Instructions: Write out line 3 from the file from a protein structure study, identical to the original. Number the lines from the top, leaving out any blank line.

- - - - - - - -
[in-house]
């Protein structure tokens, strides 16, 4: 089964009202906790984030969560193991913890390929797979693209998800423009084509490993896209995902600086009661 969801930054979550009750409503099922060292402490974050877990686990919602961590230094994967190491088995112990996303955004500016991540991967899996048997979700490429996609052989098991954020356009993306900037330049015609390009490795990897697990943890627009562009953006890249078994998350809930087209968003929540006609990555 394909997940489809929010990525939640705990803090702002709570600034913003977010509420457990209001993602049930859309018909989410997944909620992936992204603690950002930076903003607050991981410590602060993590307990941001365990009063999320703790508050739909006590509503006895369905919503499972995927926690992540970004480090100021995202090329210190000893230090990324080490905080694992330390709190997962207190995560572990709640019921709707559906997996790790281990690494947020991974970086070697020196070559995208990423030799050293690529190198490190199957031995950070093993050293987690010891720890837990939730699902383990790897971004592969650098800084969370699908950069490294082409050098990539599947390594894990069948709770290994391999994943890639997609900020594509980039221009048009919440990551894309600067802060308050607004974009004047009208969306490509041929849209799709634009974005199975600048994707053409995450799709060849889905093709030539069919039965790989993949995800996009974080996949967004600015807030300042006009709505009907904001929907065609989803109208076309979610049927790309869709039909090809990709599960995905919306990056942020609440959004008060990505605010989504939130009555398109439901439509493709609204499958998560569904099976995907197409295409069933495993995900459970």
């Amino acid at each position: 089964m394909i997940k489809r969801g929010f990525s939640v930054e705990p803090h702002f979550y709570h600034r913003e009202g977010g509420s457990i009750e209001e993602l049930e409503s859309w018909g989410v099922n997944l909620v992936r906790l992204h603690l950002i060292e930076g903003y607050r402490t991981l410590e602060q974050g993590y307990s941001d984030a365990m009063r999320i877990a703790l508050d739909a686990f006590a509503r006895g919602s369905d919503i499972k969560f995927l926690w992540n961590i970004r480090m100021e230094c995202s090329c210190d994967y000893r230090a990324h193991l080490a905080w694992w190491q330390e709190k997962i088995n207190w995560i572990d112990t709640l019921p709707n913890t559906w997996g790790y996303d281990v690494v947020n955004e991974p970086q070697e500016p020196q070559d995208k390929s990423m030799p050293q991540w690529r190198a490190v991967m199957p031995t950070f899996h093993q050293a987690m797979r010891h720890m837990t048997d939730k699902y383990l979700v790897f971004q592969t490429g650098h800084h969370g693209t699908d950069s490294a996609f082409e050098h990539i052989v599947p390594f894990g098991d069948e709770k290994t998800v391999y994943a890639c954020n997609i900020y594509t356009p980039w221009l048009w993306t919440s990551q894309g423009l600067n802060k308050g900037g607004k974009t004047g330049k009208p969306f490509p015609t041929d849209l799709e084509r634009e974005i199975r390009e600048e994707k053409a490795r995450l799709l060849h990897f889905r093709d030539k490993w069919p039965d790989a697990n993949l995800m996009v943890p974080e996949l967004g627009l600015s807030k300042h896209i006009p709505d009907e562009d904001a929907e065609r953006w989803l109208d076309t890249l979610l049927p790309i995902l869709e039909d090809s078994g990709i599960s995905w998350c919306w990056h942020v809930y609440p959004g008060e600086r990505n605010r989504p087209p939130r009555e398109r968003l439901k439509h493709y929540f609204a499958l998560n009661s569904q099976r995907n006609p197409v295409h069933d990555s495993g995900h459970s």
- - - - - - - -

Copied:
């Amino acid at each position: 089964m394909i997940k489809r969801g929010f990525s939640v930054e705990p803090h702002f979550y709570h600034r913003e009202g977010g509420s457990i009750e209001e993602l049930e409503s859309w018909g989410v099922n997944l909620v992936r906790l992204h603690l950002i060292e930076g903003y607050r402490t991981l410590e602060q974050g993590y307990s941001d984030a365990m009063r999320i877990a703790l508050d739909a686990f006590a509503r006895g919602s369905d919503i499972k969560f995927l926690w992540n961590i970004r480090m100021e230094c995202s090329c210190d994967y000893r230090a990324h193991l080490a905080w694992w190491q330390e709190k997962i088995n207190w995560i572990d112990t709640l019921p709707n913890t559906w997996g790790y996303d281990v690494v947020n955004e991974p970086q070697e500016p020196q070559d995208k390929s990423m030799p050293q991540w690529r190198a490190v991967m199957p031995t950070f899996h093993q050293a987690m797979r010891h720890m837990t048997d939730k699902y383990l979700v790897f971004q592969t490429g650098h800084h969370g693209t699908d950069s490294a996609f082409e050098h990539i052989v599947p390594f894990g098991d069948e709770k290994t998800v391999y994943a890639c954020n997609i900020y594509t356009p980039w221009l048009w993306t919440s990551q894309g423009l600067n802060k308050g900037g607004k974009t004047g330049k009208p969306f490509p015609t041929d849209l799709e084509r634009e974005i199975r390009e600048e994707k053409a490795r995450l799709l060849h990897f889905r093709d030539k490993w069919p039965d790989a697990n993949l995800m996009v943890p974080e996949l967004g627009l600015s807030k300042h896209i006009p709505d009907e562009d904001a929907e065609r953006w989803l109208d076309t890249l979610l049927p790309i995902l869709e039909d090809s078994g990709i599960s995905w998350c919306w990056h942020v809930y609440p959004g008060e600086r990505n605010r989504p087209p939130r009555e398109r968003l439901k439509h493709y929540f609204a499958l998560n009661s569904q099976r995907n006609p197409v295409h069933d990555s495993g995900h459970s």